Major League Baseball

Blues end Cup drought, top Bruins 4-1 in Game 7

nhl1BOSTON — In the lead-up to Game 7 of the Stanley Cup Final, St. Louis Blues goaltender Jordan Binnington could barely contain his excitement, as a rookie is wont to do.

“I couldn’t even sleep the last couple of days,” Binnington said. “Your mind wanders.”

It didn’t show.

Binnington shined in a 32-save performance as the Blues beat the Boston Bruins 4-1 on Wednesday for the first Stanley Cup title in franchise history.

The championship ends a 52-year drought for the Blues, the longest wait for a first title in NHL history. St. Louis completed a full turnaround from last place in the league as recently as Jan. 2, becoming the first team in the NHL’s expansion era to win a championship after ranking last at any point after its 30th game of the season.

The late-season push for the Cup went hand in hand with the call-up of Binnington, who took over as the starting goaltender Jan. 7 and led the team to the best record in the NHL the rest of the way into the playoffs.

“At the time, we wanted to get someone up here, and he was the guy,” St. Louis coach Craig Berube said. “He was outstanding tonight, I thought it was his best game of the series.”

Binnington, 25, became the first rookie to win all 16 of his team’s games in a single playoff year. He is the 14th freshman to earn a Stanley Cup-clinching win and the fourth to do so in a Game 7.

Of course, Binnington couldn’t do it alone. Ryan O’Reilly and Alex Pietrangelo scored late in the first period for the Blues, and Brayden Schenn and Zach Sanford each scored in the third to put St. Louis up 4-0.

O’Reilly, the leading scorer of the finals with five goals and four assists, was named winner of the Conn Smythe Trophy, awarded to the most valuable player of the playoffs. When he got the Blues on the board with 3:13 remaining in the first period, he became the first player with goals in four straight Stanley Cup Final games since Wayne Gretzky in 1985.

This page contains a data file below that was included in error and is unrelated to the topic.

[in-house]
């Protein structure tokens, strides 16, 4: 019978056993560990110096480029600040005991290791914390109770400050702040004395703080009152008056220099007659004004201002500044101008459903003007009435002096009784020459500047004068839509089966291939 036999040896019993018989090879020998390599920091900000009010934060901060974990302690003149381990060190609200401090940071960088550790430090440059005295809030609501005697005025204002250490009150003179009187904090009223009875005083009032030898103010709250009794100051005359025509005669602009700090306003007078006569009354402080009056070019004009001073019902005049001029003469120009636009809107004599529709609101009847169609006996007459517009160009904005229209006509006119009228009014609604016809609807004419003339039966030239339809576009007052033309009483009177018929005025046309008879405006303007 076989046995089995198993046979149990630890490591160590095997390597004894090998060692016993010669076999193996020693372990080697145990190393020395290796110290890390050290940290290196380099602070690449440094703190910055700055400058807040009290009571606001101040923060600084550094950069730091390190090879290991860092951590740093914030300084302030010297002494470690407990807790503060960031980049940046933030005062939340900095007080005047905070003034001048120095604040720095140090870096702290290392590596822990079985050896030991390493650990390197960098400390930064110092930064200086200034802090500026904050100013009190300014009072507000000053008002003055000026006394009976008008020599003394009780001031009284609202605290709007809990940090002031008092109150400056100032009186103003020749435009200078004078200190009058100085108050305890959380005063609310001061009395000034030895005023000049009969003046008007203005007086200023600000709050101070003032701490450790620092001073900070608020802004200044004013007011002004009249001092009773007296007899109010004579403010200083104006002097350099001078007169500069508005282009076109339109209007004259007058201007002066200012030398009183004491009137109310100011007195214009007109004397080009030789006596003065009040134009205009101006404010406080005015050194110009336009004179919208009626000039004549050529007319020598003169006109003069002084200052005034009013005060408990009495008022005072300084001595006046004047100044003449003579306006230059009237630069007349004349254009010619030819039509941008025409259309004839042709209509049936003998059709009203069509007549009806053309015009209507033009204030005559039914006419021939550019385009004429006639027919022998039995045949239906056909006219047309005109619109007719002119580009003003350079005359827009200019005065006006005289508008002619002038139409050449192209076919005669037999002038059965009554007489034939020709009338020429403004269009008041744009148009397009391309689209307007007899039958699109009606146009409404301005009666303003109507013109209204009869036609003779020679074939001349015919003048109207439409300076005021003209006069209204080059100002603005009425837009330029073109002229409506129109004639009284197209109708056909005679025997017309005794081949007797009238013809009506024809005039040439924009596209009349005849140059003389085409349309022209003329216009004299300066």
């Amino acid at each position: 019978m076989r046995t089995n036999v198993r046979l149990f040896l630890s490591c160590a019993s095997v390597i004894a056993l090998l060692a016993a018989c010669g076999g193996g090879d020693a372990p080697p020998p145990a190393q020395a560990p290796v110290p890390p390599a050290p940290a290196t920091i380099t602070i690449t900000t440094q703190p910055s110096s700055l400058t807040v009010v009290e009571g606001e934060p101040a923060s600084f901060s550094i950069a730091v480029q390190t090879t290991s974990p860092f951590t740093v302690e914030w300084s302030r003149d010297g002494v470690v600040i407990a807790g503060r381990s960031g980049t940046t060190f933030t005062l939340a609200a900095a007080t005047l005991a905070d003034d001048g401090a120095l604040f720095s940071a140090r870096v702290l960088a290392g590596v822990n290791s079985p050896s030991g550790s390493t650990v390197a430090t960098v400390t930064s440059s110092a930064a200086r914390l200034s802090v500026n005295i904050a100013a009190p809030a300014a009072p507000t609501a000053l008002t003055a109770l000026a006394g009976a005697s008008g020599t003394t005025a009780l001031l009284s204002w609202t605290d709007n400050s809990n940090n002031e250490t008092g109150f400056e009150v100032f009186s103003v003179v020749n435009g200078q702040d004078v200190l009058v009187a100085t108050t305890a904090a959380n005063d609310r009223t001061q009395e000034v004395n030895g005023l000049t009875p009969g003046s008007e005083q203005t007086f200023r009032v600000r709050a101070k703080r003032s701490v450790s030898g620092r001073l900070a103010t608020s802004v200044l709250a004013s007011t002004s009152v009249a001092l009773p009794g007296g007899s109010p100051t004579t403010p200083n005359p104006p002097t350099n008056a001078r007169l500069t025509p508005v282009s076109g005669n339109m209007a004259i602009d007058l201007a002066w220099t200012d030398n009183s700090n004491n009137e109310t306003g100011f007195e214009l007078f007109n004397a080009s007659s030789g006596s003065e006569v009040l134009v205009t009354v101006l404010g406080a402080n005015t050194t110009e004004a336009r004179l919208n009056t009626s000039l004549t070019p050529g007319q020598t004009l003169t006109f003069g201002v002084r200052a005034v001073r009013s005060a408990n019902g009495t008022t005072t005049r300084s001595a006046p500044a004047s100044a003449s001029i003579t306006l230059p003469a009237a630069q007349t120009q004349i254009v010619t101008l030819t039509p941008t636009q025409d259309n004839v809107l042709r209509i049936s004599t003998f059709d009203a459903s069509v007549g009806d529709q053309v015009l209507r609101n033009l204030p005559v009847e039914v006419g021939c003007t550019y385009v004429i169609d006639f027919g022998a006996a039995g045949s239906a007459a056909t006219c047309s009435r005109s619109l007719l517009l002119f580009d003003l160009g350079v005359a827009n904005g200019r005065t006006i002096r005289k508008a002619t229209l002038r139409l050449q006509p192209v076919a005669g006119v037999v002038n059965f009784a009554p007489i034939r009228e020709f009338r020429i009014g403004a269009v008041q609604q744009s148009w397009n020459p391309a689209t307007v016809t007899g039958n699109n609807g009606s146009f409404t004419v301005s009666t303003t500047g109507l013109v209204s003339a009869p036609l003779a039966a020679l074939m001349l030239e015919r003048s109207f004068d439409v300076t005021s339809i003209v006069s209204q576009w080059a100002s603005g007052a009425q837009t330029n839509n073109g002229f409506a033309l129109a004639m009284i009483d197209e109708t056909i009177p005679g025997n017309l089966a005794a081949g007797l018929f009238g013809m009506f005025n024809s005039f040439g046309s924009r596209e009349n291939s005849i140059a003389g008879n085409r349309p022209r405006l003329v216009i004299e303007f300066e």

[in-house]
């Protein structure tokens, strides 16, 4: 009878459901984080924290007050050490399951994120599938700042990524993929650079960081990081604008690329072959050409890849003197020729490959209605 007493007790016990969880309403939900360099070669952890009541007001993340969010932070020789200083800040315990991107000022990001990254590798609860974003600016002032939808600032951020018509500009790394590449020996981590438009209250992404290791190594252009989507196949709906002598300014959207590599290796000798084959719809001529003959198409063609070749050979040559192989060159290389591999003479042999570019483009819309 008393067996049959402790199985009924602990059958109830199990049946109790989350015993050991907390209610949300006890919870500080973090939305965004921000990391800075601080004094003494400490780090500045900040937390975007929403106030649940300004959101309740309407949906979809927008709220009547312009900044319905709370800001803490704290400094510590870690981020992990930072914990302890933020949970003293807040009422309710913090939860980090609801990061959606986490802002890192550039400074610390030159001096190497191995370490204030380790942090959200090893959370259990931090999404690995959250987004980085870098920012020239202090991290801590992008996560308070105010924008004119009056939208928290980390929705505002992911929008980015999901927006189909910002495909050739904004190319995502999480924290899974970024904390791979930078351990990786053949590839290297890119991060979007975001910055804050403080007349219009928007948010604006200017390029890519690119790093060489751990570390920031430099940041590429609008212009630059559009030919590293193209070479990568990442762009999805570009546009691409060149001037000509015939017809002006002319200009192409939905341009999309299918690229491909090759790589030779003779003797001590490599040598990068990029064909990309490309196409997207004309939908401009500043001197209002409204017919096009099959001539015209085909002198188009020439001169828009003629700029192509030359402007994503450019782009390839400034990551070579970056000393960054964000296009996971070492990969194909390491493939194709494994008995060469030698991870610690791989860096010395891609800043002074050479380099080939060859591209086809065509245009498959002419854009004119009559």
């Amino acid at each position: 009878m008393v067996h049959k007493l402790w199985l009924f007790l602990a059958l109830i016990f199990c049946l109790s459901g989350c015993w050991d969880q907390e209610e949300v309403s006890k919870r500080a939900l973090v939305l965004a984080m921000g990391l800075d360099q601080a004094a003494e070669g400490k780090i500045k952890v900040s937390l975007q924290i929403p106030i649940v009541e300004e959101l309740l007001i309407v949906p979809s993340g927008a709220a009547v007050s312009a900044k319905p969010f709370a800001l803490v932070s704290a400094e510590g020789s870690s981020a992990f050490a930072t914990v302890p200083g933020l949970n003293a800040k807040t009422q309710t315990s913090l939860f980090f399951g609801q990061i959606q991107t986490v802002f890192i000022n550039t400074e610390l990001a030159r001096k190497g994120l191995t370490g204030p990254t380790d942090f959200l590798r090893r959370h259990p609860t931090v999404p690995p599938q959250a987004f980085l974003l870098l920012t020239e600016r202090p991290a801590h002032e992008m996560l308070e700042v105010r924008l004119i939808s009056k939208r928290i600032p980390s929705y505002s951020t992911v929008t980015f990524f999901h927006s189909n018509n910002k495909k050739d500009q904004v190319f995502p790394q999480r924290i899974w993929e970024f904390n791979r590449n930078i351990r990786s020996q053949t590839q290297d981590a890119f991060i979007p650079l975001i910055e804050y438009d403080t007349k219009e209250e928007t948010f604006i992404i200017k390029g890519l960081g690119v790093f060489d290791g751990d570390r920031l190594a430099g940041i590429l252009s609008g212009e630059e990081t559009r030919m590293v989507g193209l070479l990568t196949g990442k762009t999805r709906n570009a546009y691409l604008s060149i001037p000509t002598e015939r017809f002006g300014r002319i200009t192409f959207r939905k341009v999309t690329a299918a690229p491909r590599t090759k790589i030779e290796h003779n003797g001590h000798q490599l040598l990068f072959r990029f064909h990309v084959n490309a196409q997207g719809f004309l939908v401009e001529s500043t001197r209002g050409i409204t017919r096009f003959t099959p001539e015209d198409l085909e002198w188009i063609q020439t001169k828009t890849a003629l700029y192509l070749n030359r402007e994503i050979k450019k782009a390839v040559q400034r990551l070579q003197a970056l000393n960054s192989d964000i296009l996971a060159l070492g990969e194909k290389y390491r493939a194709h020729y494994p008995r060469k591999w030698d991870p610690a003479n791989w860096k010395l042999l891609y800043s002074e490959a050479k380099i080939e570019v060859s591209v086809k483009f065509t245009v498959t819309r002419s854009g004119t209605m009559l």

Further, it was the fourth straight game O’Reilly opened the scoring for St. Louis, putting him alongside Toronto’s Sid Smith (1951) and Detroit’s Norm Ullman (1966) as the only players to accomplish that feat during the finals.

“There’s so many people to thank, and I’m just so proud of this group and myself, too,” O’Reilly said. “I just can’t believe that we hung on and got this done.”

Tuukka Rask stopped 16 of 20 shots for the Bruins in the loss. He had been 3-0 in series-clinching opportunities entering the finals. Rask wound up with a 2.02 goals-against average and a .934 save percentage in this year’s playoffs.

“For him to be as good as he was, that’s the reason we’re here,” Bruins forward Brad Marchand said. “He was incredible every night, gave us every opportunity to win.”

Boston forward David Krejci added, “He was our MVP for sure.”

Matt Grzelcyk scored the Bruins’ lone goal with 2:10 remaining and Rask pulled.

While Binnington was on his game early, the St. Louis offense got off to a slow start, held without a shot for more than 16 minutes after getting the first of the game 27 seconds in. O’Reilly’s marker came at 16:47, and Pietrangelo put one over the shoulder of Rask on the backhand with eight seconds left in the opening period.

The Blues carried a 2-0 lead to the locker room despite being outshot 12-4 in the first 20 minutes.

“I don’t think anybody was down after the first period, we just knew the task at hand was going to be a challenge,” Bruins coach Bruce Cassidy said.

Binnington continued his strong play through a scoreless second, turning away another 11 shots. He batted away several scoring chances in the third before Schenn’s goal came with 8:35 remaining for a 3-0 lead. Sanford made it 4-0 at 15:22.

“I’m really excited right now, it’s an incredible feeling,” Binnington said from the ice after the game. “Happy to be here.”

The defeat was the second straight for the Bruins in the finals, after they lost to the Chicago Blackhawks in six games in 2013.

“This hurts more than that,” Marchand said. “It’s not something you ever forget.”

–By Kyle Brasseur, Field Level Media

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